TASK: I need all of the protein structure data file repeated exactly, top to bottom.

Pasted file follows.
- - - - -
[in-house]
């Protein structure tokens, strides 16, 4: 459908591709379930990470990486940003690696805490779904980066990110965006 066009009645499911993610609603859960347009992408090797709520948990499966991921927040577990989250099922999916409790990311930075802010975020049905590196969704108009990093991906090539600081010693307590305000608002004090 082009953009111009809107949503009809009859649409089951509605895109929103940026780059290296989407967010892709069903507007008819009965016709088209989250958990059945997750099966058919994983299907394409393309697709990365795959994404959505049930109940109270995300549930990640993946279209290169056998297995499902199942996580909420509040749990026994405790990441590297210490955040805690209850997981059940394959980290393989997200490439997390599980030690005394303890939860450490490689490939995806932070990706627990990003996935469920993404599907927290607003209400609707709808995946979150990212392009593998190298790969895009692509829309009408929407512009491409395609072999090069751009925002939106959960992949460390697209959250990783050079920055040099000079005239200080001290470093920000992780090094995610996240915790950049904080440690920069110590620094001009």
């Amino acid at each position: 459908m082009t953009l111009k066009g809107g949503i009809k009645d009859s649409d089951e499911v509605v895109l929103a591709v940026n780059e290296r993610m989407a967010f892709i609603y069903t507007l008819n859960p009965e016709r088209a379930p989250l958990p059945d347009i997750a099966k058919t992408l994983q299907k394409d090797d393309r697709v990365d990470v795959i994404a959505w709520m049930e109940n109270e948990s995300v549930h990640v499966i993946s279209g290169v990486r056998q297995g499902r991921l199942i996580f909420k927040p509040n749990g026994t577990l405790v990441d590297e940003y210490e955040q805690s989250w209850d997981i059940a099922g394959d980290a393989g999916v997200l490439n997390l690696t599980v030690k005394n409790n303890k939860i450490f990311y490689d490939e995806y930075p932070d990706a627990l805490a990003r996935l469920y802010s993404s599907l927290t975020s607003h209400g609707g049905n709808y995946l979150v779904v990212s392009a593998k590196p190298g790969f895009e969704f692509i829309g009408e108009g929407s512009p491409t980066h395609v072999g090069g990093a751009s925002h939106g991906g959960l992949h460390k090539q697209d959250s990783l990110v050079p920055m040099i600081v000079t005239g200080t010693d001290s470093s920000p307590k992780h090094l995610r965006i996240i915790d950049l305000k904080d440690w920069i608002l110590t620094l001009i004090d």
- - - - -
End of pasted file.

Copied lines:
[in-house]
């Protein structure tokens, strides 16, 4: 459908591709379930990470990486940003690696805490779904980066990110965006 066009009645499911993610609603859960347009992408090797709520948990499966991921927040577990989250099922999916409790990311930075802010975020049905590196969704108009990093991906090539600081010693307590305000608002004090 082009953009111009809107949503009809009859649409089951509605895109929103940026780059290296989407967010892709069903507007008819009965016709088209989250958990059945997750099966058919994983299907394409393309697709990365795959994404959505049930109940109270995300549930990640993946279209290169056998297995499902199942996580909420509040749990026994405790990441590297210490955040805690209850997981059940394959980290393989997200490439997390599980030690005394303890939860450490490689490939995806932070990706627990990003996935469920993404599907927290607003209400609707709808995946979150990212392009593998190298790969895009692509829309009408929407512009491409395609072999090069751009925002939106959960992949460390697209959250990783050079920055040099000079005239200080001290470093920000992780090094995610996240915790950049904080440690920069110590620094001009």
């Amino acid at each position: 459908m082009t953009l111009k066009g809107g949503i009809k009645d009859s649409d089951e499911v509605v895109l929103a591709v940026n780059e290296r993610m989407a967010f892709i609603y069903t507007l008819n859960p009965e016709r088209a379930p989250l958990p059945d347009i997750a099966k058919t992408l994983q299907k394409d090797d393309r697709v990365d990470v795959i994404a959505w709520m049930e109940n109270e948990s995300v549930h990640v499966i993946s279209g290169v990486r056998q297995g499902r991921l199942i996580f909420k927040p509040n749990g026994t577990l405790v990441d590297e940003y210490e955040q805690s989250w209850d997981i059940a099922g394959d980290a393989g999916v997200l490439n997390l690696t599980v030690k005394n409790n303890k939860i450490f990311y490689d490939e995806y930075p932070d990706a627990l805490a990003r996935l469920y802010s993404s599907l927290t975020s607003h209400g609707g049905n709808y995946l979150v779904v990212s392009a593998k590196p190298g790969f895009e969704f692509i829309g009408e108009g929407s512009p491409t980066h395609v072999g090069g990093a751009s925002h939106g991906g959960l992949h460390k090539q697209d959250s990783l990110v050079p920055m040099i600081v000079t005239g200080t010693d001290s470093s920000p307590k992780h090094l995610r965006i996240i915790d950049l305000k904080d440690w920069i608002l110590t620094l001009i004090d």